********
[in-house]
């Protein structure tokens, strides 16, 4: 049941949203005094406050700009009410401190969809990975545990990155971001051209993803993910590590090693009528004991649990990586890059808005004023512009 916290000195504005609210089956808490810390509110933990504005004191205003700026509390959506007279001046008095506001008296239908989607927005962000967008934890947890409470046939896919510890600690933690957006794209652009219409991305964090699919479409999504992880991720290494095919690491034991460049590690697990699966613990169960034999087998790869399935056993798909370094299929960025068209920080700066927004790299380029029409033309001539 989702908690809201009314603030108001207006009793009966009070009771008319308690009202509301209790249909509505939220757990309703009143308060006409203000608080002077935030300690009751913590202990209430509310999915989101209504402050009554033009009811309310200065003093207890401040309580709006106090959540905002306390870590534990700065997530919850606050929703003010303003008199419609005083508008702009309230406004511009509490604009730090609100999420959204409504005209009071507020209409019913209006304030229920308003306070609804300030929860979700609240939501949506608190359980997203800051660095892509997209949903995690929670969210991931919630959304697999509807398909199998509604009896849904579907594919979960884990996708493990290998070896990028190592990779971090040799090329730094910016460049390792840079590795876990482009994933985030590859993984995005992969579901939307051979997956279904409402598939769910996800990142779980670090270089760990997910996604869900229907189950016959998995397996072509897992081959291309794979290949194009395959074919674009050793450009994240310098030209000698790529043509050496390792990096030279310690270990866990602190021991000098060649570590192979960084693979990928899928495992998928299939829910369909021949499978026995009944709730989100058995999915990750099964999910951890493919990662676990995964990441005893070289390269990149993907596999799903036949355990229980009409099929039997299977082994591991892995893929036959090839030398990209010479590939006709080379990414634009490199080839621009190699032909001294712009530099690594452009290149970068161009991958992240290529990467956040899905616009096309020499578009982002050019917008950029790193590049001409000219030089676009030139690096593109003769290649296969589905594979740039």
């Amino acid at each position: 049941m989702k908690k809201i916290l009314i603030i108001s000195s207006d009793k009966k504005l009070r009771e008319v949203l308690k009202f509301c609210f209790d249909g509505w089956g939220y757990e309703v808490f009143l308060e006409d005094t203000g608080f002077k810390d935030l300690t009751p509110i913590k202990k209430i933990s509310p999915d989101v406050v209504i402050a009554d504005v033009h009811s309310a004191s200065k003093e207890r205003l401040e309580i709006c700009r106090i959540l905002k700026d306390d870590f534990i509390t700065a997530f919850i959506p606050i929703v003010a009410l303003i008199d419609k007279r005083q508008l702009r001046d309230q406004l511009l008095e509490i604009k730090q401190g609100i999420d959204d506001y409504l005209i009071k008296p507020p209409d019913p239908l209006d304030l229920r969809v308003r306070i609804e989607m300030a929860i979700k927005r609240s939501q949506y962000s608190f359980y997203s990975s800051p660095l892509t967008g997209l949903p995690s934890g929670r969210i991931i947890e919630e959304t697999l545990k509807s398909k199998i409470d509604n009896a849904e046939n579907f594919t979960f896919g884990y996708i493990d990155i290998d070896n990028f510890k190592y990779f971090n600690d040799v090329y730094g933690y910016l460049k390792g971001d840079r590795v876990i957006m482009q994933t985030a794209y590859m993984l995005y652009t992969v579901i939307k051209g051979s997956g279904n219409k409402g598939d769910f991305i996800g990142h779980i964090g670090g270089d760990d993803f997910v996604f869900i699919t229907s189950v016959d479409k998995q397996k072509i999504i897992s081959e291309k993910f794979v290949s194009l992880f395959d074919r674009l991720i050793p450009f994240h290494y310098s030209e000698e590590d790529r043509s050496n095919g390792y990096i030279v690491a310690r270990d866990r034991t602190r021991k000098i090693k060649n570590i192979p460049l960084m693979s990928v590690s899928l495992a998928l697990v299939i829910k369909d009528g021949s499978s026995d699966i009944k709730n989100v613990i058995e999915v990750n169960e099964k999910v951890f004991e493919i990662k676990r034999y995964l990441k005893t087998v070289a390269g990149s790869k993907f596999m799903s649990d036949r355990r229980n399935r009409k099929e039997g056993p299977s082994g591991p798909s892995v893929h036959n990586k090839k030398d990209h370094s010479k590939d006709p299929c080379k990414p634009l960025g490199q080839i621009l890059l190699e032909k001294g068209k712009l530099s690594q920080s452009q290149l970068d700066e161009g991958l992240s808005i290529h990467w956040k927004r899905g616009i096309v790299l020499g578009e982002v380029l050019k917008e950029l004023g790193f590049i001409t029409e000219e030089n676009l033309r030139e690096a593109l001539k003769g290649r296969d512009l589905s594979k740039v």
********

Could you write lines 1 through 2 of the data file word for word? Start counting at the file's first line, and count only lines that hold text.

[in-house]
């Protein structure tokens, strides 16, 4: 049941949203005094406050700009009410401190969809990975545990990155971001051209993803993910590590090693009528004991649990990586890059808005004023512009 916290000195504005609210089956808490810390509110933990504005004191205003700026509390959506007279001046008095506001008296239908989607927005962000967008934890947890409470046939896919510890600690933690957006794209652009219409991305964090699919479409999504992880991720290494095919690491034991460049590690697990699966613990169960034999087998790869399935056993798909370094299929960025068209920080700066927004790299380029029409033309001539 989702908690809201009314603030108001207006009793009966009070009771008319308690009202509301209790249909509505939220757990309703009143308060006409203000608080002077935030300690009751913590202990209430509310999915989101209504402050009554033009009811309310200065003093207890401040309580709006106090959540905002306390870590534990700065997530919850606050929703003010303003008199419609005083508008702009309230406004511009509490604009730090609100999420959204409504005209009071507020209409019913209006304030229920308003306070609804300030929860979700609240939501949506608190359980997203800051660095892509997209949903995690929670969210991931919630959304697999509807398909199998509604009896849904579907594919979960884990996708493990290998070896990028190592990779971090040799090329730094910016460049390792840079590795876990482009994933985030590859993984995005992969579901939307051979997956279904409402598939769910996800990142779980670090270089760990997910996604869900229907189950016959998995397996072509897992081959291309794979290949194009395959074919674009050793450009994240310098030209000698790529043509050496390792990096030279310690270990866990602190021991000098060649570590192979960084693979990928899928495992998928299939829910369909021949499978026995009944709730989100058995999915990750099964999910951890493919990662676990995964990441005893070289390269990149993907596999799903036949355990229980009409099929039997299977082994591991892995893929036959090839030398990209010479590939006709080379990414634009490199080839621009190699032909001294712009530099690594452009290149970068161009991958992240290529990467956040899905616009096309020499578009982002050019917008950029790193590049001409000219030089676009030139690096593109003769290649296969589905594979740039």